State of the Airwaves
Seventeen, Salad, and Supernova
It’s another Friday and there’s a lot going on up the street over the next seven days: the Middle East is seriously jumping this week. It kicks off tonight with the New England Music Showcase, with four five-band shows over the course of two nights, including the Airwaves Shows of the Week: on Friday Orbit appears with the Shods, and on Saturday you can see Angry Salad, Ball In The House, and Seventeen. There’s more later in the week as Buffalo Tom play downstairs on Sunday, and on Wednesday, Mixmaster Mike, Rahzel, and Choclair explore the future of hip-hop downstairs, while the world’s most frightening rock band, Arab On Radar, invade the upstairs stage. The music scene spreads out on Tuesday night, when the Flaming Lips play the Roxy, Tracy Bonham previews her new album at Axis, and Filter hit the Worcester Palladium with Apollo 440 mysteriously replaced by Veruca Salt as their opening act.
Before I say anything else, Frankie Machine is a great name for a band. And their new single, “Sell Me,” presents itself really well, with a catchy, thundering, pop-punk verse and chorus. Unfortunately, it overstays its welcome; the verses are short enough that every time the chorus comes back it sounds like it just left, making the song extremely repetitive. It’s fun to listen to, but it’d be more fun to listen to less of it.
Let it go on record that Huey Lewis is not a fan of serial killers. Apparently after seeing the upcoming film American Psycho, he asked that his song “Hip To Be Square” (which, as I mentioned last week, appeared alongside classics from New Order and Tom Tom Club and recent songs by the Cure and David Bowie) be removed from the soundtrack. It’s a shame, really; it was a neat effect to have an album including a lot of dark music and finish up unexpectedly with Huey Lewis & the News. It’s also a shame that American Psycho is a more mature and insightful take on murder than the endless torrent of Scream clones pouring into the market, and that Lewis can’t figure that out.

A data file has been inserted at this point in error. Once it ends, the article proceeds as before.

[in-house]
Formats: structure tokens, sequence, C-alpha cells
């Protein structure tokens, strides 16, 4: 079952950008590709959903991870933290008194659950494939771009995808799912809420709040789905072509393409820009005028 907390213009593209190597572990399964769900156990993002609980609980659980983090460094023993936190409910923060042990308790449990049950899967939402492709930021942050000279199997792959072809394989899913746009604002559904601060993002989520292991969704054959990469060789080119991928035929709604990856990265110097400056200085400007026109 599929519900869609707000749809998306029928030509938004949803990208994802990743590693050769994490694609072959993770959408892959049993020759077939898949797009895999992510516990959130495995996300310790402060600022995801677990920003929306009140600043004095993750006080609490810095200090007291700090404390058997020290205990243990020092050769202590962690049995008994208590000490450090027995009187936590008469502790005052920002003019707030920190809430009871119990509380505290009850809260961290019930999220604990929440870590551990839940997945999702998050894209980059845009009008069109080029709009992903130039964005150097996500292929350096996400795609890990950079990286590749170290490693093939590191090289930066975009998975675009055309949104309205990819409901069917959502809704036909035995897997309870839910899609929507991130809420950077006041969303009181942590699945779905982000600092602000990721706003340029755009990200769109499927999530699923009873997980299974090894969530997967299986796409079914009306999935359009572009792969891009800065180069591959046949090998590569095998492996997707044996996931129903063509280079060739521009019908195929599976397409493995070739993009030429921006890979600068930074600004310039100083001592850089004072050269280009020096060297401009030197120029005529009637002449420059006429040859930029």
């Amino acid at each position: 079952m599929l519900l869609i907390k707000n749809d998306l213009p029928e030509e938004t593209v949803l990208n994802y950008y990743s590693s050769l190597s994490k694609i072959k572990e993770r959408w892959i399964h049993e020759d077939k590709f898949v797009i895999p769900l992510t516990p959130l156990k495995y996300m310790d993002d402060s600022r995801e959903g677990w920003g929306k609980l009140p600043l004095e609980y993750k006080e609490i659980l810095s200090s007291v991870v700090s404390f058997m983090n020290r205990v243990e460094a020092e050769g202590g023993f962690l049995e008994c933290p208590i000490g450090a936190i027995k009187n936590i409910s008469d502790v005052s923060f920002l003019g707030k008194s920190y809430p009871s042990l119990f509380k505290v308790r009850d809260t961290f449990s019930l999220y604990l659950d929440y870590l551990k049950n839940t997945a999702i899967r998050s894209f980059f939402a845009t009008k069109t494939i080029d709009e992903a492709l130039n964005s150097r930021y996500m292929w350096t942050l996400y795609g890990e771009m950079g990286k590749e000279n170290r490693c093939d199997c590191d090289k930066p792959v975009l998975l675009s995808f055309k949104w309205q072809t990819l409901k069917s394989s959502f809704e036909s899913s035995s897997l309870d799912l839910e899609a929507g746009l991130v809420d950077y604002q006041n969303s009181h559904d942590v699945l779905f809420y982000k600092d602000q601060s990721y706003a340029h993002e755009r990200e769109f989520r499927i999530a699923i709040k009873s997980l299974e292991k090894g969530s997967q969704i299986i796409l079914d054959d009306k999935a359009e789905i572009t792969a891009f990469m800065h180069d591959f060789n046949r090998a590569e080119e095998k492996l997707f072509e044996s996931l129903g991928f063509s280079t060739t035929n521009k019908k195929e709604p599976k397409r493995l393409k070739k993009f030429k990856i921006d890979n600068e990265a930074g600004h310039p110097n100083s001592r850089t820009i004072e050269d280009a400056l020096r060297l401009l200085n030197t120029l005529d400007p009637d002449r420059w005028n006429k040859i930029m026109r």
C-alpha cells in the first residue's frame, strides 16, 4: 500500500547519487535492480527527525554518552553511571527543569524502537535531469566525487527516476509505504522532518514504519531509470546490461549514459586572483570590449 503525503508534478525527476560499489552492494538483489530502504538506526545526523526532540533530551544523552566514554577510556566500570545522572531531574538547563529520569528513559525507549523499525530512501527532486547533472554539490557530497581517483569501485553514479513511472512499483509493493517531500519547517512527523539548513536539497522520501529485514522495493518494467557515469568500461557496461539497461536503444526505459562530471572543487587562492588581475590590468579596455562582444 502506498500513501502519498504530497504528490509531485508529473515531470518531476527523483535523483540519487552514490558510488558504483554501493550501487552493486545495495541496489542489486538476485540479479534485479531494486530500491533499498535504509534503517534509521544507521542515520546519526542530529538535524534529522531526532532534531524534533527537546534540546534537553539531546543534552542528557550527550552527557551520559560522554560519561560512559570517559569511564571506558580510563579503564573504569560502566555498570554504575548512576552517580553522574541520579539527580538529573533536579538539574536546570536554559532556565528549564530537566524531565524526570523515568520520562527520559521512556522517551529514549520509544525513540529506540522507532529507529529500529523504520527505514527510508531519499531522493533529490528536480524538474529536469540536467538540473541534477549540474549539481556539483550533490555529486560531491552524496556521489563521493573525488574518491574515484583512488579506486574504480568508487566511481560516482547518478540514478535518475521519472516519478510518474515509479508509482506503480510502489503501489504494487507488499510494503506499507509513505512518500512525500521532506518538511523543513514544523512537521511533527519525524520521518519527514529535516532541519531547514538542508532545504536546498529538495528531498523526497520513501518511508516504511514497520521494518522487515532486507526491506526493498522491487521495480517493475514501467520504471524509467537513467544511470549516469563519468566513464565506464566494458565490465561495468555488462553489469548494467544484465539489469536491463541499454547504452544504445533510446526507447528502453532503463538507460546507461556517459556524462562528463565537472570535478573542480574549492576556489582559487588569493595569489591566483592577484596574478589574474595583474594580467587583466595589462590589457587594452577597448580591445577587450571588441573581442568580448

With “Supernova Goes Pop,” Powerman 5000 continue to imitate what Rob Zombie might sound like if he had the ability to write a good song other than “Living Dead Girl.” Rob, he’s your brother. Take some notes.
“Broadway,” just released to radio, is a cut off the Goo Goo Dolls’ two-year-old Dizzy Up The Girl. I assume this must be on a movie soundtrack or something to be hitting the radio now, but it adds nothing to the band’s legacy. While “Iris” and “Black Balloon” had a sweeping epic quality, and “Dizzy” showed off the band’s rock edge, “Broadway” is a frighteningly dull generic ballad, and should serve as a reminder that the Goo Goo Dolls need to go and write some new material, stat. At the same time Nine Days’ “Absolutely (Story Of A Girl)” is almost as derivative, but for some reason it has a likeability to it. Perhaps it’s that the lead singer doesn’t sound quite as overdramatic as Johnny Reznick. Or maybe we just haven’t had time to dislike Nine Days yet. Ask me again in a month.
While some bands never change, there’s a lot of returning and reinventing going on right now. Elastica played their first concert in five years this week, now operating with a six-piece band despite losing their guitarist a few years ago. I gave their self-titled album a nostalgia spin recently and I’m anxiously awaiting their next offering. (And I hope they make lots of music videos featuring lots of Justine Frischmann. Rowr.) Also Matchbox Twenty have a new album forthcoming along with a new name (note the spelled out number). The name-change appears to be symbolic of an attempt to be taken more seriously; after Rob Thomas’s songwriting and performing Grammies for “Smooth,” I might be inclined to give them a chance.
And that’s a wrap for this week (by that I mean the end of the column, not one of those horrible trendy things they sell at LaVerde’s instead of sandwiches). If you want to clue me in on the concert scene, plug your favorite band, unplug a band you hate, or tell me how awful my puns are, give me a buzz at <email@example.com>. Hope to hear from you ... otherwise, have a great week, and keep expanding your horizons.